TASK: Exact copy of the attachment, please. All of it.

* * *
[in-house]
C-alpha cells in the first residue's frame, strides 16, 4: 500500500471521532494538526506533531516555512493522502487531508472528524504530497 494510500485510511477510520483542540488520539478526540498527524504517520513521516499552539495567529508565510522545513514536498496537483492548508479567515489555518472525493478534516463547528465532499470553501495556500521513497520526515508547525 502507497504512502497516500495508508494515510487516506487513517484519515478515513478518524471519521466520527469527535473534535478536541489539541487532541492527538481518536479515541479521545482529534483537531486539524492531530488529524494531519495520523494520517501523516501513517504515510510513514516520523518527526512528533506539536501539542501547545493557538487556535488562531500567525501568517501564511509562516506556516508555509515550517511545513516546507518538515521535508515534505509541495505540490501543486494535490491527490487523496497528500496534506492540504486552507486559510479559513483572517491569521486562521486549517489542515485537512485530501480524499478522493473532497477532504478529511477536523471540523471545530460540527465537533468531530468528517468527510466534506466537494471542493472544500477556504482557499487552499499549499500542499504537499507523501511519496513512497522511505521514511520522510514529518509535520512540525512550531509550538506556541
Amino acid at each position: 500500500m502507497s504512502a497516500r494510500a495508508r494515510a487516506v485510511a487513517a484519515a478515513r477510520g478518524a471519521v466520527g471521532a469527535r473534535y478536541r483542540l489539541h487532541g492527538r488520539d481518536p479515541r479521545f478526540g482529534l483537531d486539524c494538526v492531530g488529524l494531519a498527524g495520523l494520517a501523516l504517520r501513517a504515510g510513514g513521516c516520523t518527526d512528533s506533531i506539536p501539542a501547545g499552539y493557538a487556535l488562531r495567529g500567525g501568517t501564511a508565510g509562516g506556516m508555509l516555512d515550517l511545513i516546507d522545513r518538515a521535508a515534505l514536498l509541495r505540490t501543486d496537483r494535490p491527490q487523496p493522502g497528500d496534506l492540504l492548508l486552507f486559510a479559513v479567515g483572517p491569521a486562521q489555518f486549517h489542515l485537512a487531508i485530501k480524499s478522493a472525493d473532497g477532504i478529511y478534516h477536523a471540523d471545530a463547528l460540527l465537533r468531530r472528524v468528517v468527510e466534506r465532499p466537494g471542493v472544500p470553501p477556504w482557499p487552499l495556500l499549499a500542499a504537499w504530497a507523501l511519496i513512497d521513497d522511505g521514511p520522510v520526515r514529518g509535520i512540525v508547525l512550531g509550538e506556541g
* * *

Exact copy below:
[in-house]
C-alpha cells in the first residue's frame, strides 16, 4: 500500500471521532494538526506533531516555512493522502487531508472528524504530497 494510500485510511477510520483542540488520539478526540498527524504517520513521516499552539495567529508565510522545513514536498496537483492548508479567515489555518472525493478534516463547528465532499470553501495556500521513497520526515508547525 502507497504512502497516500495508508494515510487516506487513517484519515478515513478518524471519521466520527469527535473534535478536541489539541487532541492527538481518536479515541479521545482529534483537531486539524492531530488529524494531519495520523494520517501523516501513517504515510510513514516520523518527526512528533506539536501539542501547545493557538487556535488562531500567525501568517501564511509562516506556516508555509515550517511545513516546507518538515521535508515534505509541495505540490501543486494535490491527490487523496497528500496534506492540504486552507486559510479559513483572517491569521486562521486549517489542515485537512485530501480524499478522493473532497477532504478529511477536523471540523471545530460540527465537533468531530468528517468527510466534506466537494471542493472544500477556504482557499487552499499549499500542499504537499507523501511519496513512497522511505521514511520522510514529518509535520512540525512550531509550538506556541
Amino acid at each position: 500500500m502507497s504512502a497516500r494510500a495508508r494515510a487516506v485510511a487513517a484519515a478515513r477510520g478518524a471519521v466520527g471521532a469527535r473534535y478536541r483542540l489539541h487532541g492527538r488520539d481518536p479515541r479521545f478526540g482529534l483537531d486539524c494538526v492531530g488529524l494531519a498527524g495520523l494520517a501523516l504517520r501513517a504515510g510513514g513521516c516520523t518527526d512528533s506533531i506539536p501539542a501547545g499552539y493557538a487556535l488562531r495567529g500567525g501568517t501564511a508565510g509562516g506556516m508555509l516555512d515550517l511545513i516546507d522545513r518538515a521535508a515534505l514536498l509541495r505540490t501543486d496537483r494535490p491527490q487523496p493522502g497528500d496534506l492540504l492548508l486552507f486559510a479559513v479567515g483572517p491569521a486562521q489555518f486549517h489542515l485537512a487531508i485530501k480524499s478522493a472525493d473532497g477532504i478529511y478534516h477536523a471540523d471545530a463547528l460540527l465537533r468531530r472528524v468528517v468527510e466534506r465532499p466537494g471542493v472544500p470553501p477556504w482557499p487552499l495556500l499549499a500542499a504537499w504530497a507523501l511519496i513512497d521513497d522511505g521514511p520522510v520526515r514529518g509535520i512540525v508547525l512550531g509550538e506556541g